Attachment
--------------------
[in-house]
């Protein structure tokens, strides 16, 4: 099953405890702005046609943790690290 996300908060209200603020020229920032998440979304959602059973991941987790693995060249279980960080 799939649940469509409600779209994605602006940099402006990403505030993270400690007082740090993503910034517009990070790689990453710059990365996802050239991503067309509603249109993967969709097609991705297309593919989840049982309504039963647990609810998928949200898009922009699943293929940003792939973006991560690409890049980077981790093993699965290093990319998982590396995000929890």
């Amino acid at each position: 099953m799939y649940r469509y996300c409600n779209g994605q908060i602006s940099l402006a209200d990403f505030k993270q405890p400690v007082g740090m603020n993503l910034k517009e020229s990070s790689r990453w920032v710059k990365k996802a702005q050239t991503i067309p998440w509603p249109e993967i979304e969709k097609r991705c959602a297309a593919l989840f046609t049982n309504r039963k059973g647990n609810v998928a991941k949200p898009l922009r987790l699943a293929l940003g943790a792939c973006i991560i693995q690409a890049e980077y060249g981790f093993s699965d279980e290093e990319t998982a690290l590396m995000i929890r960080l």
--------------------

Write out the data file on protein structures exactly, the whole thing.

[in-house]
């Protein structure tokens, strides 16, 4: 099953405890702005046609943790690290 996300908060209200603020020229920032998440979304959602059973991941987790693995060249279980960080 799939649940469509409600779209994605602006940099402006990403505030993270400690007082740090993503910034517009990070790689990453710059990365996802050239991503067309509603249109993967969709097609991705297309593919989840049982309504039963647990609810998928949200898009922009699943293929940003792939973006991560690409890049980077981790093993699965290093990319998982590396995000929890």
């Amino acid at each position: 099953m799939y649940r469509y996300c409600n779209g994605q908060i602006s940099l402006a209200d990403f505030k993270q405890p400690v007082g740090m603020n993503l910034k517009e020229s990070s790689r990453w920032v710059k990365k996802a702005q050239t991503i067309p998440w509603p249109e993967i979304e969709k097609r991705c959602a297309a593919l989840f046609t049982n309504r039963k059973g647990n609810v998928a991941k949200p898009l922009r987790l699943a293929l940003g943790a792939c973006i991560i693995q690409a890049e980077y060249g981790f093993s699965d279980e290093e990319t998982a690290l590396m995000i929890r960080l």